Carved from a single block of marble, this imposing statue of a brooding queen is a fictional portrait of Semiramis (seh-MIR-ah-miss), queen of Assyria around 800 B.C. Although a historical figure, by the late 19th century Semiramis had become the stuff of legend: an ambitious woman who seized power through the murder of her husband, before being killed by her own estranged son. This view was popularized through the French philosopher Voltaire's 1784 play and the Italian composer Rossini's 1822 opera, both of which helped inspire William Wetmore Story's composition.
In his portrait of Semiramis, Story combined the monumental scale, idealized features, and classical drapery of European neoclassicism with historically accurate details of hairstyle and jewelry meant to evoke the ancient Near East. Like many 19th-century sculptors, Story made the clay maquette, or model, himself, while a team of trained Italian carvers produced the final marble sculptures under his supervision. Two versions of this statue exist: this example, made for the American collector William Blodgett, and another at the Pennsylvania Academy of the Fine Arts in Philadelphia.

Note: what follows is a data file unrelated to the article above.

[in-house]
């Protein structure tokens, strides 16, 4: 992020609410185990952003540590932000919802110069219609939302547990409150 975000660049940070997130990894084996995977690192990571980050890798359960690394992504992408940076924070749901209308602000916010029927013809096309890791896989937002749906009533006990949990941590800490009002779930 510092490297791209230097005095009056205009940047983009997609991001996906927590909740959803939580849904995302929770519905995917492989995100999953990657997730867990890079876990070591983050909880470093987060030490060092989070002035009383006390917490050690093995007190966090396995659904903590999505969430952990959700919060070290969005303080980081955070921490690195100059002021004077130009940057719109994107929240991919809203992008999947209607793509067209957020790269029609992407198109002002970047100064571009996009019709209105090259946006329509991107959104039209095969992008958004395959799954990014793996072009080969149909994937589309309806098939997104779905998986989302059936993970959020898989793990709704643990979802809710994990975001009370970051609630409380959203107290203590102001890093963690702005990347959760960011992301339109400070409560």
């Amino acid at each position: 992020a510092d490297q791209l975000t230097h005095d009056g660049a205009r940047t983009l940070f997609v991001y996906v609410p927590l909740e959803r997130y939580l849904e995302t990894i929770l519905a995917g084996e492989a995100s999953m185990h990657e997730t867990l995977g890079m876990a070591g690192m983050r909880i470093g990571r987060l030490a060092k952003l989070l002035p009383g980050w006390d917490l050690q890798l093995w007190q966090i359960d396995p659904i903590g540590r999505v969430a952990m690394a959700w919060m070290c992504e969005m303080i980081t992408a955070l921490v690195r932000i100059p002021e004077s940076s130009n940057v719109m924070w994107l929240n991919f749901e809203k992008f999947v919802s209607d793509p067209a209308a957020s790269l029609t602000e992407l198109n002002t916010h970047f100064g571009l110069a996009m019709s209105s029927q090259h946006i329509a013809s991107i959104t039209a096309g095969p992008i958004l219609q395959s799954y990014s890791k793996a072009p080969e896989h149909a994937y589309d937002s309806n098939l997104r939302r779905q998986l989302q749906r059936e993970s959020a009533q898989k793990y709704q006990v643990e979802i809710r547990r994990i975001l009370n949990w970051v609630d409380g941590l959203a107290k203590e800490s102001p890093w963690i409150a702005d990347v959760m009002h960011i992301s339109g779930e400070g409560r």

The son of a Supreme Court justice, William Wetmore Story became one of the leading artists of an expatriate colony of American sculptors in Rome during the second half of the 19th century. He specialized in portraits of legendarily troubled women who lived lives of political intrigue and psychological and sexual drama, such as Semiramis, the doomed Egyptian queen Cleopatra, and the notorious Greek Medea, who murdered her own children.